Good news about bad news
Everyone knows TV political journalism failed us during the 2016 campaign.
Everyone knows TV news was clueless about Donald Trump voters and blue states swinging red. Everyone knows anchors let lying candidates roll them. Everyone knows TV coverage hyped the horse race and gave issues the cold shoulder. Everyone knows the cable news default frame for covering controversy is he-said/she-said food fights. Everyone knows local news is all about crashes, crime and fluff. Everyone knows investigative reporting is a luxury local stations can’t afford. Everyone knows down-ballot races are ratings poison.
Well, sometimes something everyone knows is wrong.
Those charges aren’t baseless. I could program a YouTube channel 24/7 with clips that make me cringe. But I also can beat the drum for TV newsmen and newswomen who know what excellence is, who go for it every day and who make me hopeful that at a dangerous moment, TV news can countervail against propaganda, paranoia and a president who calls news media “the enemy of the people” and “scum.”
I say that confidently because over the past couple of months, together with a few dozen USC Annenberg School for Communication and Journalism faculty colleagues, staff and journalists, we’ve been screening the nearly 100 entries for the ninth biennial Walter Cronkite Awards for Excellence in TV Political Journalism.
Pick a knock on TV news — ignoring blue voters turning red, say — and it’s contested by Cronkite entries, such as “Ask Ohio,” a “60 Minutes” report listening to laid-off workers talk about trade, or like the Pennsylvania and North Carolina swing voters profiled on “PBS NewsHour Weekend.” I’m glad it was so hard to narrow down the entries — there’s that much good work to celebrate.
The award’s recipients were just announced. If you want to be optimistic about journalism as advocate for accuracy, an instrument of accountability and a prompt toward civic engagement, check out online what some of these Cronkite winners are up to.
• Jake Tapper, CNN anchor and chief Washington correspondent, tenaciously asking Donald Trump about his comments regarding Judge Gonzalo Curiel: “[Saying Curiel] can’t do his job because of his race, is that not the definition of racism?” Or Tapper fact-checking whoppers in Trump’s and Hillary Clinton’s stump speeches.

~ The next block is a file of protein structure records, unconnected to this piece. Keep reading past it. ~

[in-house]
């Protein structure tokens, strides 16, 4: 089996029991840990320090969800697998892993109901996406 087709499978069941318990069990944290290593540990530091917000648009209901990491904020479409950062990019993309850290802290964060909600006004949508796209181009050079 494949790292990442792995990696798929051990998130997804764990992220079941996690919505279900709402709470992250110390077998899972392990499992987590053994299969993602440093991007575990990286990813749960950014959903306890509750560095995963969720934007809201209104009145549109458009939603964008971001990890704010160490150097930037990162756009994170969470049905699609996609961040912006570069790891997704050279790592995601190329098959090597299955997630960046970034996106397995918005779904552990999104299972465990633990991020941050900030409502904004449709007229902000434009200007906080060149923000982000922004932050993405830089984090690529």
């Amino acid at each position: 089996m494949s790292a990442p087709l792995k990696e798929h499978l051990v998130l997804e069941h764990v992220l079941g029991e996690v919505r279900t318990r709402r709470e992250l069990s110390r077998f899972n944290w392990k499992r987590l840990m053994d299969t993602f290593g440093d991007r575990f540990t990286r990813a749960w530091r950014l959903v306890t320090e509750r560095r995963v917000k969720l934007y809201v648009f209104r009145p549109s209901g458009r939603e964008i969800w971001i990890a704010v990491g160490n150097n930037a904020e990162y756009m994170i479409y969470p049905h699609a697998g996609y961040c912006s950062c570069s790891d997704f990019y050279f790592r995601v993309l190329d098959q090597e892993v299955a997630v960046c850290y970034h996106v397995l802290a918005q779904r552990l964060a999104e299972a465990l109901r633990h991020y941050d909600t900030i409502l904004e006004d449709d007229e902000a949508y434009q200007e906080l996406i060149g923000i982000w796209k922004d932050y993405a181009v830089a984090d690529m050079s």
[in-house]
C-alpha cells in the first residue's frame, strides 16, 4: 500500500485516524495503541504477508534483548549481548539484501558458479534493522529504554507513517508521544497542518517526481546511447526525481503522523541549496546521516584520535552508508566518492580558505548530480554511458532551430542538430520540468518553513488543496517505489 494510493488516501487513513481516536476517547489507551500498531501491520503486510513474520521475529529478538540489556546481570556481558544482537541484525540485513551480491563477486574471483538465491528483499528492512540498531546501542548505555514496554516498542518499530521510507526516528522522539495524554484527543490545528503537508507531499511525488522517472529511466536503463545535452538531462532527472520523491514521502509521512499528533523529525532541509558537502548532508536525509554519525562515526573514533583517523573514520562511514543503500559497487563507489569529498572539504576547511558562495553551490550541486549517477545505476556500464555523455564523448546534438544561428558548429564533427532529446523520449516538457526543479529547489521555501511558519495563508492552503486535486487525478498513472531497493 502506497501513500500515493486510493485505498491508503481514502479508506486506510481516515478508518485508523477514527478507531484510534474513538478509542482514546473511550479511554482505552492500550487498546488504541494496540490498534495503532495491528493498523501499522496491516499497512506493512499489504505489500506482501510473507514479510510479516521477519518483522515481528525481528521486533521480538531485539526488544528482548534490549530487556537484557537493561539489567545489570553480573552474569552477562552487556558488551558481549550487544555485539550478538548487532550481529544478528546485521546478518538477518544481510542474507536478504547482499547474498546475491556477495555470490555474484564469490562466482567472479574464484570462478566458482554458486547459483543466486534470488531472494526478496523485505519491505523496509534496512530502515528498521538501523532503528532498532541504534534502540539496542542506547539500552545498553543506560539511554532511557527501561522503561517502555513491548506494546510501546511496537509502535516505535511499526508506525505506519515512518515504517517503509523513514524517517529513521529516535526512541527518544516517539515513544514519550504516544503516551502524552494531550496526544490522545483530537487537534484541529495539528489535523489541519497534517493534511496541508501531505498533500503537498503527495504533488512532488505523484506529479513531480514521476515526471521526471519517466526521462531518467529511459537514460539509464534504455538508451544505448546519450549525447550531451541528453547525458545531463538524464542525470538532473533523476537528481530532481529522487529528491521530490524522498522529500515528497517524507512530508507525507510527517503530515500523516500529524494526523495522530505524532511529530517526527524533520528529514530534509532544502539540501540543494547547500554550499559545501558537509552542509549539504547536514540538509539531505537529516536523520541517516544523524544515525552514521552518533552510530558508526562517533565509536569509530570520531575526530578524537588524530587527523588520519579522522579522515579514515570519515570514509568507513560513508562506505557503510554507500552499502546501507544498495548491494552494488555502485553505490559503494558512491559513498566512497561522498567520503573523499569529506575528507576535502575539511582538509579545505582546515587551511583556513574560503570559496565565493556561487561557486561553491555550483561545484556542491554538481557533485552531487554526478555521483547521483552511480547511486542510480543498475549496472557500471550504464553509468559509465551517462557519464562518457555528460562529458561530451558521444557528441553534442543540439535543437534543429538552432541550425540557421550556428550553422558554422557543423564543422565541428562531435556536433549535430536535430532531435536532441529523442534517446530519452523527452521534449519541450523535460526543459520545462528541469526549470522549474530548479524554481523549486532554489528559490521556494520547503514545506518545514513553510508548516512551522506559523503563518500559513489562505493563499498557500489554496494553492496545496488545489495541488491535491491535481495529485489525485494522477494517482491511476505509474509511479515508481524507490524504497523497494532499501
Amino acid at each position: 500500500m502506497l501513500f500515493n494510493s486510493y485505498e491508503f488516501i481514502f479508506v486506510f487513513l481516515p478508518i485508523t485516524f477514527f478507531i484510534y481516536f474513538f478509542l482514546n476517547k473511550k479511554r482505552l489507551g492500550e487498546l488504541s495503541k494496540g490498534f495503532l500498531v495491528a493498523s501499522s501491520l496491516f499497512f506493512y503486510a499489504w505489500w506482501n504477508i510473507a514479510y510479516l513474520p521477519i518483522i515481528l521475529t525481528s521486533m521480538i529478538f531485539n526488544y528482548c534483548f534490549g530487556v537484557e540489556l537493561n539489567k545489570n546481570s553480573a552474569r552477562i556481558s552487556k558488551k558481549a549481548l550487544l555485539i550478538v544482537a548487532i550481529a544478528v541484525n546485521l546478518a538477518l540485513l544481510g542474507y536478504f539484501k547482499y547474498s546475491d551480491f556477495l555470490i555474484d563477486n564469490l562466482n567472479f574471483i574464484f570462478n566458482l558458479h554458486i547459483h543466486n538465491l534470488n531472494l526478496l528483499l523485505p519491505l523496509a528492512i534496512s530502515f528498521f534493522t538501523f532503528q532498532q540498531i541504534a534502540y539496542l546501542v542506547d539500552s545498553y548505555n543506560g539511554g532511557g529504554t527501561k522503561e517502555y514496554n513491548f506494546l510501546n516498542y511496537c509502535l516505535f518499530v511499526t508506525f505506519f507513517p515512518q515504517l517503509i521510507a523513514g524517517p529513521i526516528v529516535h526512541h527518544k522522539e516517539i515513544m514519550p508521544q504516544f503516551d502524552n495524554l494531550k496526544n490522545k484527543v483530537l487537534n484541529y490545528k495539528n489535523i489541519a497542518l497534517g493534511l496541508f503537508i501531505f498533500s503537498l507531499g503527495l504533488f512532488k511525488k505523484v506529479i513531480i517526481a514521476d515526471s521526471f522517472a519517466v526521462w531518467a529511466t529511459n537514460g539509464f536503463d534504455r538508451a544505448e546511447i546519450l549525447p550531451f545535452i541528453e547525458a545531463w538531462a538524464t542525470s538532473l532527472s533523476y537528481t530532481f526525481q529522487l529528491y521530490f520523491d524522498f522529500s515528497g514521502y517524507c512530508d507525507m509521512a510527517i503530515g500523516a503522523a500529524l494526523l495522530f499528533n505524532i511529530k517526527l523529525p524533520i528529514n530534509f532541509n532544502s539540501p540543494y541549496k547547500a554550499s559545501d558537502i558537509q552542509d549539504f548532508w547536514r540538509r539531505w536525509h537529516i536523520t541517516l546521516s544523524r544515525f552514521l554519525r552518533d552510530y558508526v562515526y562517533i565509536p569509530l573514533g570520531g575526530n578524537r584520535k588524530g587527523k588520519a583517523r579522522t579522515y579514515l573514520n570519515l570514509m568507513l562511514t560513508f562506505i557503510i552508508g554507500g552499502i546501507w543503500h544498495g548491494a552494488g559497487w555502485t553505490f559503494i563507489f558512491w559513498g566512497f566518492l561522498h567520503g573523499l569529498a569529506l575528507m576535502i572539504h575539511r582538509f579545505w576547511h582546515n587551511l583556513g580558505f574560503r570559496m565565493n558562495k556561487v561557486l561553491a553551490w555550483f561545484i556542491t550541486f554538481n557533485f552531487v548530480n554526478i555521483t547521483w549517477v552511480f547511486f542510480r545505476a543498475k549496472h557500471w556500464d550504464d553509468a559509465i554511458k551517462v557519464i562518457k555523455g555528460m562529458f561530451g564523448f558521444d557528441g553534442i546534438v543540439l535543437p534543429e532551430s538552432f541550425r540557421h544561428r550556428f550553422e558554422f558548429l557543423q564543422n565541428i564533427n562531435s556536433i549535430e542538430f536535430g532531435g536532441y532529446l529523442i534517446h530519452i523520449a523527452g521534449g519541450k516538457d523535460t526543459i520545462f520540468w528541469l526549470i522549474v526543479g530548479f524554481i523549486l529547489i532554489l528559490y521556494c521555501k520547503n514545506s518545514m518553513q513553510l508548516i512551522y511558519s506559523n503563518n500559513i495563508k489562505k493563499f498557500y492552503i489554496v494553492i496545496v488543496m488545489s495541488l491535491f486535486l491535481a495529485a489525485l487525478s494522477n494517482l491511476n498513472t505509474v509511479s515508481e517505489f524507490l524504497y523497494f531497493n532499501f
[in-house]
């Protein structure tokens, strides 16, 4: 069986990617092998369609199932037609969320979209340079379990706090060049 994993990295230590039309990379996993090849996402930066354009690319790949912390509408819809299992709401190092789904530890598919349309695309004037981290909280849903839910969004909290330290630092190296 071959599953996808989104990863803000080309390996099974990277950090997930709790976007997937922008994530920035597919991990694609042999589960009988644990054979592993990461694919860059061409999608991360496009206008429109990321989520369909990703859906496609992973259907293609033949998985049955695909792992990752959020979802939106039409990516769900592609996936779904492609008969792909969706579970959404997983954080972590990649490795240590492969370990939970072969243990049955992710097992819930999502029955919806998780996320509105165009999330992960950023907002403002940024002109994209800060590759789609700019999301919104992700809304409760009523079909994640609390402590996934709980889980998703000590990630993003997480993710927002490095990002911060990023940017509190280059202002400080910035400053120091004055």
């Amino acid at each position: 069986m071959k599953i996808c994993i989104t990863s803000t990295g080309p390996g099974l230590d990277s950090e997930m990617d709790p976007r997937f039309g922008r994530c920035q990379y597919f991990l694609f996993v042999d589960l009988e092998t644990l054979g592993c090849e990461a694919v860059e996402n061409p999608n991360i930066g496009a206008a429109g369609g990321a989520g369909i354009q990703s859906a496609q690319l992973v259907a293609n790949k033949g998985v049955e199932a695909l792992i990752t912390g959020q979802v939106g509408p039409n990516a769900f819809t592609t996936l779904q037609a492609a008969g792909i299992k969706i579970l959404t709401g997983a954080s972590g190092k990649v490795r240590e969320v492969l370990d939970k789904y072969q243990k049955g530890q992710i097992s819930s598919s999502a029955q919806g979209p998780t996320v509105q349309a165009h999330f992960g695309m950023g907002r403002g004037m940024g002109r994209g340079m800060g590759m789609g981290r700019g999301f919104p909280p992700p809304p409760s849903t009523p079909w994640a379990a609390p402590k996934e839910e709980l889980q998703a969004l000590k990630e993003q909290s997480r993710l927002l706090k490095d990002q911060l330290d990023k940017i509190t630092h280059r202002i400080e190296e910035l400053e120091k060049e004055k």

• Katy Tur, on the road with Trump for 17 months for NBC News and MSNBC, master of her subject matter and unflappable despite an onslaught by the candidate and supporters he got to taunt her.
• Univision News and Fusion anchor Jorge Ramos’ intimate portrait of a divided America in a chillingly candid encounter with an unmasked member of the Ku Klux Klan, and an interview with a Muslim woman beaten in a Minnesota restaurant.
• Brian Stelter’s essays grappling with post- and alternate-fact media and politics, the assault on truth and the path for journalists to regain public trust on his CNN program, “Reliable Sources.”
• Investigative reporting on Texas’ border war on drugs by KXAN in Austin; on denial of mental health benefits to veterans by WXIA in Atlanta; on the human story of medical cannabis by Sabrina Ahmed at WOI in West Des Moines; on forged voter signatures by Marshall Zelinger at KMGH in Denver; on judicial elections by Brandon Rittiman at KUSA in Denver, whose work also won KUSA a fact-checking prize, the Brooks Jackson award, which went to the Scripps chain, as well. Public station KCETLink in Los Angeles was commended for Val Zavala’s 60-second animated explainers of 17 propositions on the California ballot.
• More than 500 hours of original political programming across Hearst Television’s 32 stations and the E.W. Scripps Co.’s 33 stations, a direct consequence of those chains’ executives asking the stations they own to commit resources and air time to quality political news.
In 1972, a poll of voters in 18 states asked trust thermometer questions about a list of candidates for the presidency and statewide offices; Walter Cronkite’s name, a ringer, was included. His 73 percent rating topped the list and led to him being called “the most trusted man in America.” Sure, maybe the competition was lousy. But he earned the public trust they lacked by doing his work so well. Before he said on the air that the Vietnam War was unwinnable, he went to Vietnam, he asked questions of everyone, he saw with his own eyes what was going on, he weighed the evidence, he told the truth — and people, including President Lyndon Johnson, listened.
Since then, sources for news and definitions of news have proliferated. Hostility toward news, never absent, is being stoked to serve a nihilistic itch to blow up the state. The trust thermometer is below freezing. “Public trust in media at all-time low,” says the Financial Times about an Edelman poll. “Americans’ Trust in Mass Media Sinks to New Low,” says Gallup. An AP-NORC Media Insight Project poll finds that “only 6 percent of people say they have a great deal of confidence in the press, about the same level of trust Americans have in Congress.”
It’s always worth celebrating good journalism. But I can’t think of a more urgent hour than this to honor journalists for stepping up to their civic responsibility to face reality.